I am very honored to be Bruce’s first “guest” for Career Talk, a free program for students and parents available by registering at http://tinyurl.com/yk7nfw9.

My topic is New and Emerging Careers for Students. Please forward the info to any parent or student interested in the future (that should cover just about everyone).

Career Talk is a series of free conference calls hosted by Dr. Bruce McLaughlin. Topics cover a wide range of issues important to students and parents of students in high school and college.

Career Talk Series One (July through September 2010)

Format: Interactive conference call (phone) with online screen sharing.
Call in instructions:
1. Call the conference line (one-time register at http://tinyurl.com/yk7nfw9) to connect to the call using your unique PIN
2. At beginning of call go to http;//www.successdiscoveries.glance.net. A session key will be provided at the beginning of the call. Follow the online instructions to connect to the presentation screen.

Interactive Q and A with guest experts will be included on each call.

Wednesday 7/7/10 (7:00 P.M. central) – New and Emerging Careers with Carl Nielson
What careers are going to be in demand in the future? How can you prepare yourself to move into the new job market? This session will address careers and their requirements that are relatively new (non-traditional) or anticipated to be developing over the next ten years. We will discuss the differences between ‘New Occupations’, ‘Emerging Occupations’, and ‘Evolving Occupations’. Carl Nielson is founder of Success Discoveries and the Developer of the Career Coaching for Students program.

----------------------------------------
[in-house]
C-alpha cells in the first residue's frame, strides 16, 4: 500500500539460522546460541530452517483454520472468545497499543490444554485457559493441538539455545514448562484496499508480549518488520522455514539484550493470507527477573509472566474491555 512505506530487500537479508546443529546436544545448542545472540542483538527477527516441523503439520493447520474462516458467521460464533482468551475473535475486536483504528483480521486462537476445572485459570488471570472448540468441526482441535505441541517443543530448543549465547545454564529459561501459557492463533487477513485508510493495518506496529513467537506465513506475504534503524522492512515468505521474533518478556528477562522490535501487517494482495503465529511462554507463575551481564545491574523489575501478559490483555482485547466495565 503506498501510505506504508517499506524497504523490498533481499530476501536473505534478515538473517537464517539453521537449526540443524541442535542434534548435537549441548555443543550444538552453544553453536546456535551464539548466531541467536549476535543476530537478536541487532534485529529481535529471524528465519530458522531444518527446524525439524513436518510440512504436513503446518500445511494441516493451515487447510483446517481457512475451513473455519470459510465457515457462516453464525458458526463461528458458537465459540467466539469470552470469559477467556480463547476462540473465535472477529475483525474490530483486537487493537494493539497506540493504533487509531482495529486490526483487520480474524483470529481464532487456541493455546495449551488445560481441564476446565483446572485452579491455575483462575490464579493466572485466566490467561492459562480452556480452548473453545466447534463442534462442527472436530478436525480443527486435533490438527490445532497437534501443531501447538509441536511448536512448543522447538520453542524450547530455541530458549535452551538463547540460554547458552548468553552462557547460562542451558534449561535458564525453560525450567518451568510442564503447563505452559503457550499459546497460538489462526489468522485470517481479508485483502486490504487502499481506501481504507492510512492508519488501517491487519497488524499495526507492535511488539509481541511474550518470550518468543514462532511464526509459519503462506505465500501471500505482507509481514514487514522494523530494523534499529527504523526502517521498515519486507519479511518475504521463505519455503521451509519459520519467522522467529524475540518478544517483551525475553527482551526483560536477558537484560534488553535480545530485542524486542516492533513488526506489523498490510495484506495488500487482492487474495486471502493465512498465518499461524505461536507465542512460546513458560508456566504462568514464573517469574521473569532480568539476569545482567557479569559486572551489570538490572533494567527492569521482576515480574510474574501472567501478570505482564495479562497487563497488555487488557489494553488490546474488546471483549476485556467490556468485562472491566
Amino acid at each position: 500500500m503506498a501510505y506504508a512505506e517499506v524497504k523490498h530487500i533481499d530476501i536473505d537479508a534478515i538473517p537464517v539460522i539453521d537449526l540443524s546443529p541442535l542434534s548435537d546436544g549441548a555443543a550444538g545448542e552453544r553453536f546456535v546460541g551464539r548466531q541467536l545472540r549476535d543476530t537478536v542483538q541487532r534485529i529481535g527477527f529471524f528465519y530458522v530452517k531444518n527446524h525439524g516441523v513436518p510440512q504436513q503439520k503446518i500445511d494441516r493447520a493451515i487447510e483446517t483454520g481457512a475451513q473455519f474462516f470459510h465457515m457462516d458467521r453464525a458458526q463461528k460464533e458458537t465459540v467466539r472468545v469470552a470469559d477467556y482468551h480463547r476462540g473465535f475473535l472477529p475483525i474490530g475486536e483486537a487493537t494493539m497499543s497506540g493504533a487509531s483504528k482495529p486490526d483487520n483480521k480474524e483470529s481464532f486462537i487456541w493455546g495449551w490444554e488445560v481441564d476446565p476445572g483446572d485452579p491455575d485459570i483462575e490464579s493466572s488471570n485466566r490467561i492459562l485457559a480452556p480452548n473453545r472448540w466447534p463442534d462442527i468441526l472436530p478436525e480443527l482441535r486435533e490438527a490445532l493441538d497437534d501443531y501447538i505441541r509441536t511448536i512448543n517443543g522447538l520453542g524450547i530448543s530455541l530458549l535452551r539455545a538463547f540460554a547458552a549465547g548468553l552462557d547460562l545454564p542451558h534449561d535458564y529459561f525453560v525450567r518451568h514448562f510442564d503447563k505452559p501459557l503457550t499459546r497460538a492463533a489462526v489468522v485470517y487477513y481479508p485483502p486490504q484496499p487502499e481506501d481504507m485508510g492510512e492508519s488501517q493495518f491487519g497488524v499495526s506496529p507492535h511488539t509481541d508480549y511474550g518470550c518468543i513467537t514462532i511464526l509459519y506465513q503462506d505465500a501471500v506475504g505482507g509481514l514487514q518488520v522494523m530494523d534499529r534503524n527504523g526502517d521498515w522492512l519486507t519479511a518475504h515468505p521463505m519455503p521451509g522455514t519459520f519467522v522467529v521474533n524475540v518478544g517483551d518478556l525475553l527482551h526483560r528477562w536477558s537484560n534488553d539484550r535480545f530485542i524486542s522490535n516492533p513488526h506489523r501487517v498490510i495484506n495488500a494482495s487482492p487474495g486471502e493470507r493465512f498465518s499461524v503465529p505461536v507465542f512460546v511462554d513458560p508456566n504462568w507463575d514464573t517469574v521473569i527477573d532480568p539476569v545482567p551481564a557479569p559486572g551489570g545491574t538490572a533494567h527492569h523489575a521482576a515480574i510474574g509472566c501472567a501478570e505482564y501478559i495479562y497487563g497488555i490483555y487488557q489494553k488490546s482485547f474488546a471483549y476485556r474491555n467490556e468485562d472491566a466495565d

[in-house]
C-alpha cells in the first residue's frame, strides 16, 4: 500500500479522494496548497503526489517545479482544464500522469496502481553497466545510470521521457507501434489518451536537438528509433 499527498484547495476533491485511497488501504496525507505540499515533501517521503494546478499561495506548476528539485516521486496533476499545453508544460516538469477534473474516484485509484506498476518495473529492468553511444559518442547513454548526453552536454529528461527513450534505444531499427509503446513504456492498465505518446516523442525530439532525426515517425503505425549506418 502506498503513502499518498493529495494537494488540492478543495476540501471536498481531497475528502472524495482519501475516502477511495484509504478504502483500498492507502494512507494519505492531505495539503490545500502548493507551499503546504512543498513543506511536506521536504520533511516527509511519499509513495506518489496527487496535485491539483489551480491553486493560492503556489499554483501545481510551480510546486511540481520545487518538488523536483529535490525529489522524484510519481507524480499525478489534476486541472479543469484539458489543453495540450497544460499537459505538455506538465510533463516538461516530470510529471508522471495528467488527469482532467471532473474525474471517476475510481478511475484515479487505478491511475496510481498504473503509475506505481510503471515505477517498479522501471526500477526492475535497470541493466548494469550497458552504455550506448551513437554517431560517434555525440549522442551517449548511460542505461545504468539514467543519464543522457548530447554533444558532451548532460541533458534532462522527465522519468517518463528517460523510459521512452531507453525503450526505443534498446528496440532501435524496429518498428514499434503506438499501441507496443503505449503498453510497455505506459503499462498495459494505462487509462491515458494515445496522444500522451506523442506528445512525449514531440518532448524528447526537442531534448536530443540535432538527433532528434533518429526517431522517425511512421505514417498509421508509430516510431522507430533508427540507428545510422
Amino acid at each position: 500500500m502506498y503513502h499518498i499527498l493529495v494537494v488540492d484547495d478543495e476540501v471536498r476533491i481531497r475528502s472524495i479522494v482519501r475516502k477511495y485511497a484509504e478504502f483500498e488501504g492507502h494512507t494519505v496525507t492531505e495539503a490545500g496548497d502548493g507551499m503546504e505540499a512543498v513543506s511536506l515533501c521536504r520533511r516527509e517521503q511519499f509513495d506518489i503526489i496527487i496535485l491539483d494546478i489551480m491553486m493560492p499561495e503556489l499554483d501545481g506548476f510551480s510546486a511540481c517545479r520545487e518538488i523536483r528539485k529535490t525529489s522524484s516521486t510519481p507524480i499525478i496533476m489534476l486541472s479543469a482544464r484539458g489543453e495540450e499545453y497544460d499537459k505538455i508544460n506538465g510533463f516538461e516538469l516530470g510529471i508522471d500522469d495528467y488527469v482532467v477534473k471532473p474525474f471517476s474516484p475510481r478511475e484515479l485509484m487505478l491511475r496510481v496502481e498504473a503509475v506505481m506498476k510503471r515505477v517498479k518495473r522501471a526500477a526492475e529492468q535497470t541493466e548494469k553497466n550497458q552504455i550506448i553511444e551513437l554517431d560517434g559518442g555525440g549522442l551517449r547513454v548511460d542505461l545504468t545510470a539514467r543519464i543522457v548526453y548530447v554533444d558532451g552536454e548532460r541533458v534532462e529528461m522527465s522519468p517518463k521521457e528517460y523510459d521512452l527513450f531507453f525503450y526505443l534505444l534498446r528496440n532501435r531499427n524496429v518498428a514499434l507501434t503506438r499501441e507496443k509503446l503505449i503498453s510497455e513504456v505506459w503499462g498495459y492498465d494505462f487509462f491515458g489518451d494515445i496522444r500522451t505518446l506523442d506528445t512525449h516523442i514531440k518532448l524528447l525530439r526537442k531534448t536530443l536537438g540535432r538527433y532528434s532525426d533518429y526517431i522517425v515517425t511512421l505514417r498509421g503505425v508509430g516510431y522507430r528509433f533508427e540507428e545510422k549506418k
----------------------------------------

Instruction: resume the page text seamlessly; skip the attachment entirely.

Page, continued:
Wednesday 7/29/10 (7:00 P.M. central) – College Costs & Funding Strategies Part One
Your family’s security depends upon careful planning for college expenses. A typical education can cost over $100,000 and leave the young student in debt for years. Prepare in advance for one of the most important events of your life. Dr. McLaughlin will be joined by Susan Young, CPA to cover this important topic.

Monday 8/30/10 (6:00 P.M. central) – Know the Score on Standardized Testing
Learn about the role standardized testing plays in the college process and gain simple tips to assist you in preparing for the SAT/ACT.

Monday 9/27/10 (8:00 P.M. central) – College Costs & Funding Strategies Part Two
Your family’s security depends upon careful planning for college expenses. A typical education can cost over $100,000 and leave the young student in debt for years. Prepare in advance for one of the most important events of your life. Dr. McLaughlin will be joined by Susan Young, CPA to discuss and share valuable information.

At the end of each call, Bruce will answer questions and explain some of the specifics about the upcoming St. Louis-area career workshops specifically tailored for students in high school or college.

Bonus: As a Registered Call Participant, we’re providing you access to the Life Skills for Students Continuous Learning module (one of the 16 Life Skills for Students modules included in the workshop).

Bonus #2 for Students: Complimentary “Parent User Manual” assessment. Students are being “assessed” and “tested” constantly. Let’s turn the tables and have the parent take an assessment. Participating parents on the call will be invited to take a complimentary behavioral style assessment. The report will be enlightening for the parent and the entire family. Instructions will be e-mailed after the call.

To learn more about upcoming workshops http://www.careercoachingforstudents.net/career-coaching-for-students-events/30-st-louis-student-career-workshop.html

Career Coaching for Students workshop is highly recommended for high school students:

Incoming Freshmen
Sophomores
Juniors*
Seniors*

*This workshop is critical for Juniors and Seniors if they are making college and major choices without a clear career plan., Talent Development: Hire,Train & Retain the Best. Executive Coaching, Team Development, Student Career CoachingTriMetrix, CPVA, CPBABy Carl Nielson,